Bankruptcy in Australia

Bankruptcy is a process whereby a person is legally declared, unable to service his/her debts. This releases the individual from almost all the debts he owes. The debtor can file for bankruptcy, and it can be filed voluntarily (debtors petition), or the creditors can force you into bankruptcy when they apply in court (creditors petition).

When a person has a debt of any amount that he/she cannot pay, they are eligible to apply for bankruptcy. If you voluntarily apply for bankruptcy, and the Australian Financial Security Authority (AFSA) accepts your application, they appoint a trustee who manages your financial affairs. The trustee works with you (the debtor) to establish and manage your financial affairs by:

  • Informing your creditors about the bankruptcy situation,
  • Contacting your creditors to assess their claims,
  • Taking control of part of your income to repay some of your creditors.
  • Selling your assets, such as land, houses or vehicles above a specific value and,
  • Trying to reacquire any assets you might have transferred or sold shortly before bankruptcy.

Advantages of bankruptcy

  • All debts that are eligible for bankruptcy are cleared upon the end of bankruptcy duration (usually three years and one day). The eligible debts include unsecured debts, such as utility bills, medical and legal bills, outstanding rent, credit cards, personal lines of credit, store charge cards, payday loans, and unsecured personal loans.
  • Creditors cease all debt collection processes and legal action
  • Income up to a certain amount threshold is protected
  • You can operate a sole proprietorship (sole trader) business.
  • Creditors must accept the bankruptcy, and they cannot reconsider this decision at a later date.
  • After five years, the bankruptcy record is removed from your credit history.
  • Some of your property is protected by bankruptcy, for instance;
    • Tools of a trade valued up to a certain amount
    • Sentimental valued items such as trophies, medals, or your wedding ring
    • Personal injury compensation, superannuation, and life insurance policies
    • A vehicle that is worth less than a certain amount of money
    • Ordinary household items like home appliances, clothes, and reasonably valued furniture

 

Disadvantages of bankruptcy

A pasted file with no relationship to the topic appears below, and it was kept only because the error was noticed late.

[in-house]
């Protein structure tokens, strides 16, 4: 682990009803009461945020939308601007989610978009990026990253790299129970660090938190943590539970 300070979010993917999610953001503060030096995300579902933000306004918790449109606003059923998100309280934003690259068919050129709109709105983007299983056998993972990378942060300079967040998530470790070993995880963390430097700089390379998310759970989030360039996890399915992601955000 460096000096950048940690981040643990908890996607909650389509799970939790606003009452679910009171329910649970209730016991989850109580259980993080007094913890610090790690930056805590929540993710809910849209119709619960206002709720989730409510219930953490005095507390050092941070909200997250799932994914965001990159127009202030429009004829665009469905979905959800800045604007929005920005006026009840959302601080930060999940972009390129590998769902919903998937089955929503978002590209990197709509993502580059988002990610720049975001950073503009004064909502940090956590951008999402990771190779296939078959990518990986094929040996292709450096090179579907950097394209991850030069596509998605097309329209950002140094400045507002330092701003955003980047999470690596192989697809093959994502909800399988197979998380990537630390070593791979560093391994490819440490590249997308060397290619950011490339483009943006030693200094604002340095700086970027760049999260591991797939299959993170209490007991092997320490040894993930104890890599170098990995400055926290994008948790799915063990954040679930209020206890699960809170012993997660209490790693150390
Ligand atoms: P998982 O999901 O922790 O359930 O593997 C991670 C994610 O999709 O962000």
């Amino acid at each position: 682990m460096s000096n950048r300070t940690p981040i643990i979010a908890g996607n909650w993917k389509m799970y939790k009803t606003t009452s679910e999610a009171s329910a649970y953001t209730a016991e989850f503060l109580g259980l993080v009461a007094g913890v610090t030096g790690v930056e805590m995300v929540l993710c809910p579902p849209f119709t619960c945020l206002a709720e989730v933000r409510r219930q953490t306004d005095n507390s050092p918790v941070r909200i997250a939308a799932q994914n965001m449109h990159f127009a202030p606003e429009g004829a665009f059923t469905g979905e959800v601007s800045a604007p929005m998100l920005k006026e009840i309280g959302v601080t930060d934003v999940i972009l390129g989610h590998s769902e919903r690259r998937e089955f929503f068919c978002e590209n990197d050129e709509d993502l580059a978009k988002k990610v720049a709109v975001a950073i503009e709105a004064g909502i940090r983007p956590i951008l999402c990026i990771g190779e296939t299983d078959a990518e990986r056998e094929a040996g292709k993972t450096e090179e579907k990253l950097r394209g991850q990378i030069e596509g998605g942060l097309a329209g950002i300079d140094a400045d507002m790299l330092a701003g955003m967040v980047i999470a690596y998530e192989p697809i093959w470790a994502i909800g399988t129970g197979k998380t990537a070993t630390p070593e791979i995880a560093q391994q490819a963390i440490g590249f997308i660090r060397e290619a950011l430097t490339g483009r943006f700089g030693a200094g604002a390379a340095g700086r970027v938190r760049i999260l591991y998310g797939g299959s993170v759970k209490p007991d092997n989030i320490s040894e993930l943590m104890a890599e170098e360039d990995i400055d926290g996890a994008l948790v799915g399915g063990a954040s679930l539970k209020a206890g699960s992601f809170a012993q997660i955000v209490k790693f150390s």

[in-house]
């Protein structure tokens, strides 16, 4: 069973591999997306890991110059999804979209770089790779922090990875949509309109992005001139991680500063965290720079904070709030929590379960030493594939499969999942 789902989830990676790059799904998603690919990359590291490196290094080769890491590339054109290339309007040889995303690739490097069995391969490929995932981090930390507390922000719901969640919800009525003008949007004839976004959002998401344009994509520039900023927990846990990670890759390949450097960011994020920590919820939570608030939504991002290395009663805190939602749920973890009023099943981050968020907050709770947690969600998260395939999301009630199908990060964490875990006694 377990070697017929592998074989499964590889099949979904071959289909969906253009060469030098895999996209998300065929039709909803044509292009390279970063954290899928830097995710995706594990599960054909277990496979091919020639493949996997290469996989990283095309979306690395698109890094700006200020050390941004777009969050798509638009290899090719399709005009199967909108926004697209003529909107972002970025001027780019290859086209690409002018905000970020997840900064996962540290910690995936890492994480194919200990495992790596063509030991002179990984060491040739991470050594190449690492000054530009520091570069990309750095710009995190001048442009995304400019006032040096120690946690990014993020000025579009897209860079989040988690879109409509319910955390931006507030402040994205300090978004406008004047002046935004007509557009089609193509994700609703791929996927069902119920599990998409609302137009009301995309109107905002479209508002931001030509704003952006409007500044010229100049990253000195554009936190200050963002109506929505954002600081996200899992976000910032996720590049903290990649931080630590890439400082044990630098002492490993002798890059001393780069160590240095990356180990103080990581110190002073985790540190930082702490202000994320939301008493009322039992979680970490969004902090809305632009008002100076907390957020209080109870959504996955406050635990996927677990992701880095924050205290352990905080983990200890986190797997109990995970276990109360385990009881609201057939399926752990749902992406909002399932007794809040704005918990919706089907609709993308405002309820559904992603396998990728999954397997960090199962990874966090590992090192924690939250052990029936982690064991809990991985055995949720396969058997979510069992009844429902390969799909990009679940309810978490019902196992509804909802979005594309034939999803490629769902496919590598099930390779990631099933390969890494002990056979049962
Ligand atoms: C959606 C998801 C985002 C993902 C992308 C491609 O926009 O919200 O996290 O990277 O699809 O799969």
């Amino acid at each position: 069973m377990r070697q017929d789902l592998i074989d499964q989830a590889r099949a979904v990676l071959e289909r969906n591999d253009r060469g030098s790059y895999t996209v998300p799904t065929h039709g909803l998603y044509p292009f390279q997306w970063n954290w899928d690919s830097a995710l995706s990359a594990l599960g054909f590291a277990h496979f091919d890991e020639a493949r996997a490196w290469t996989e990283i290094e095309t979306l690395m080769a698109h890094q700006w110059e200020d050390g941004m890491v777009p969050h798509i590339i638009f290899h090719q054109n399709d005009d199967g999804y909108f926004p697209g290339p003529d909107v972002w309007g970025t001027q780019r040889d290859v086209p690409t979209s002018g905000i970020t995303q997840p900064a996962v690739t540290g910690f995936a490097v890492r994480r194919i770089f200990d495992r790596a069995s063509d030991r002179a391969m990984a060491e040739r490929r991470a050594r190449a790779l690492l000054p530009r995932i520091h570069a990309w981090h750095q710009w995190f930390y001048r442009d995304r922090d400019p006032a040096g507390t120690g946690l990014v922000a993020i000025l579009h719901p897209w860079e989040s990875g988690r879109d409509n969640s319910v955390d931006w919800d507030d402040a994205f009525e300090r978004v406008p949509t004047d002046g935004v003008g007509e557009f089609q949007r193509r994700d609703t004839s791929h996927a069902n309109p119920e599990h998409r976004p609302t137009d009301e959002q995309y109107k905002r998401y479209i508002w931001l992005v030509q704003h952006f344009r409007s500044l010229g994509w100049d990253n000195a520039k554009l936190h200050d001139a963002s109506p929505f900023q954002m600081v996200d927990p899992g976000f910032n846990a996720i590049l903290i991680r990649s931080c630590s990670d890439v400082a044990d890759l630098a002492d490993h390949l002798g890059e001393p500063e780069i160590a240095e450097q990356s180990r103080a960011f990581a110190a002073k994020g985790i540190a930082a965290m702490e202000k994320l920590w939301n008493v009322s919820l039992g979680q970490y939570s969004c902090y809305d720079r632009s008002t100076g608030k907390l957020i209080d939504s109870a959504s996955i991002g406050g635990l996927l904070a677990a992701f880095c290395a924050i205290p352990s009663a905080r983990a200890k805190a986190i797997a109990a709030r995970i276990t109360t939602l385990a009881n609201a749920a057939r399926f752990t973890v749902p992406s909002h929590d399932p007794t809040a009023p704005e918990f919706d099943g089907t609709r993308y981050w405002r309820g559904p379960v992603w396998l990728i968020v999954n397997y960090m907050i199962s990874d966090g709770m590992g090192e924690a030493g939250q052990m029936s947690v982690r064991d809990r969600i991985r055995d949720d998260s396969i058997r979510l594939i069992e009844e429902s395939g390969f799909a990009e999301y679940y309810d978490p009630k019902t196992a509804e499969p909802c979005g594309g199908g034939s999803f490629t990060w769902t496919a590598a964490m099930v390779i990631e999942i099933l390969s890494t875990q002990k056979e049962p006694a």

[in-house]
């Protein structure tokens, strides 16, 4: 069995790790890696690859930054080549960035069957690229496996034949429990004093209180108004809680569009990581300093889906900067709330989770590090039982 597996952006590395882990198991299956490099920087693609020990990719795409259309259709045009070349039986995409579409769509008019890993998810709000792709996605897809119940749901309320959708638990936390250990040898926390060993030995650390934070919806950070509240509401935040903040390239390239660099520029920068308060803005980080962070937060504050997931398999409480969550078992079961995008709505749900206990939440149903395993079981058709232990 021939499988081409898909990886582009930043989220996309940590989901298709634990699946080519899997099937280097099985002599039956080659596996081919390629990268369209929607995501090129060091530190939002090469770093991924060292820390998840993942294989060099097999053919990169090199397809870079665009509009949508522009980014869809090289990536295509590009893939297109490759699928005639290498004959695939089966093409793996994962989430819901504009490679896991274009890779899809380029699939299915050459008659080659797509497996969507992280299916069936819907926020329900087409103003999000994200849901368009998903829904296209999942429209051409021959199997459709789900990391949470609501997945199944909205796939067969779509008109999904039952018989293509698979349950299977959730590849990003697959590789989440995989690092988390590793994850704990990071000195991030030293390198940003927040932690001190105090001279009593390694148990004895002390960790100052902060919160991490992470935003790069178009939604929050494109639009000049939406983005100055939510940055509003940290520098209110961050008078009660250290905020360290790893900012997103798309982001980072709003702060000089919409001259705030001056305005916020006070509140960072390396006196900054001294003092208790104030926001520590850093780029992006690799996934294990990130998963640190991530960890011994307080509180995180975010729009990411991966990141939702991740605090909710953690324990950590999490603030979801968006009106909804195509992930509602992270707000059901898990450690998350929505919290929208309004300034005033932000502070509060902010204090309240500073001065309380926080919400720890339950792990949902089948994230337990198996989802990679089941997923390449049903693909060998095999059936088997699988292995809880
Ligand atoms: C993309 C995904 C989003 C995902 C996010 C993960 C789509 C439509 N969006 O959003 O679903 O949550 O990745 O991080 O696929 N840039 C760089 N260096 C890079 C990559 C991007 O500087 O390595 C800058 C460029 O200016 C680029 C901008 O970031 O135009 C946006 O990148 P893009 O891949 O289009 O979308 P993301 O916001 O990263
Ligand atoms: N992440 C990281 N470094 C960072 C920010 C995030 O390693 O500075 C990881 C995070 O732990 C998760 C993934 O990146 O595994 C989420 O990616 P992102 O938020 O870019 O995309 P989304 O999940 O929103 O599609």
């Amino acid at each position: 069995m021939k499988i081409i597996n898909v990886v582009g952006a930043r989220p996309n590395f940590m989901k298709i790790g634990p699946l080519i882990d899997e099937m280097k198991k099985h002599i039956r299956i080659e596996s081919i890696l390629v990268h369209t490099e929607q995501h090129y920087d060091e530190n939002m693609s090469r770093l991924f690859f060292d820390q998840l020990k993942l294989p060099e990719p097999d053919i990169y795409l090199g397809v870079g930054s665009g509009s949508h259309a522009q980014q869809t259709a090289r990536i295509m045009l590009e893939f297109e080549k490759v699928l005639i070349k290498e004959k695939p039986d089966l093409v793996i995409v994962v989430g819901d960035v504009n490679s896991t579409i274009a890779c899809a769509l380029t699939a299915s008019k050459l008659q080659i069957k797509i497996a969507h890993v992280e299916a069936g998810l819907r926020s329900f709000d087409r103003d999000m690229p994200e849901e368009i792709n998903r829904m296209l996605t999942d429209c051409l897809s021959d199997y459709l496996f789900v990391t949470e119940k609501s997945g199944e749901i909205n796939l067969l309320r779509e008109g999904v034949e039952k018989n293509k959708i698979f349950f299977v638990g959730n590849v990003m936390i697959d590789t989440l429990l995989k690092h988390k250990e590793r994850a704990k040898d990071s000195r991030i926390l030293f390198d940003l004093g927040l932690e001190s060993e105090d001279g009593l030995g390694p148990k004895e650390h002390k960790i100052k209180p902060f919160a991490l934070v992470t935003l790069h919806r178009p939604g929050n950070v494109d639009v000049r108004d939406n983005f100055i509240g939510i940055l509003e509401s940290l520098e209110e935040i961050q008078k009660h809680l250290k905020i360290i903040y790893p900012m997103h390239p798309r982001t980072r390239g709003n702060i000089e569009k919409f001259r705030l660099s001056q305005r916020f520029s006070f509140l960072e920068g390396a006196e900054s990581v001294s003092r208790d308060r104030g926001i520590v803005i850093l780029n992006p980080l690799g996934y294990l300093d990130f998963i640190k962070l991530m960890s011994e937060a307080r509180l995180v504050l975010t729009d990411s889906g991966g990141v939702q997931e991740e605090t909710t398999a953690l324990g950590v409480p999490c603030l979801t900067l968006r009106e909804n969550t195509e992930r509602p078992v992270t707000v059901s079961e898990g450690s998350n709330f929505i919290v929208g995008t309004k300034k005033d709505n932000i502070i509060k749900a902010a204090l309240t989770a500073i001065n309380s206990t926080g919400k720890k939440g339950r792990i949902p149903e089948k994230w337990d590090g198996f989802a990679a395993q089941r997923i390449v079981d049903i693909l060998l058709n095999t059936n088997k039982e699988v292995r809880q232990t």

• The period of bankruptcy lasts for three years, with the possibility of an eight-year extension by your trustee if you fail to comply.
  • The bankruptcy record remains in your credit history for five years (or longer). This means you are unlikely to access loans from mainstream financiers during this period.
  • The bankruptcy record remains in the NPII (National Personal Insolvency Index) forever
  • There are non-eligible debts which are not exempted from bankruptcy. For example, secured loans (car loans and mortgages), government education debts, penalties, outstanding child support payments, debts incurred by fraud, fines, and penalties.
  • Your trustee has total control of any non-protected property which can seize and sell if need be. Examples of non-protected property include;
    • Real estate assets such as land and houses
    • Inheritance, winnings, and tax refunds
    • Money in bank accounts over a certain threshold
    • Vehicles worth more than a certain amount
    • Personal items like luxury electronic items, jewellery, antiques, and
    • Significantly valued artworks
  • The trustee manages any your overseas travels during the bankruptcy period.
  • Certain professions such as tax agents, accountants, real estate agents, gaming room attendants, and finance brokers are restricted if you become bankrupt.
  • You cannot be a company director or manager during this period.

For more comprehensive information, NR Consulting offer bankruptcy help in Brisbane.

James Parker

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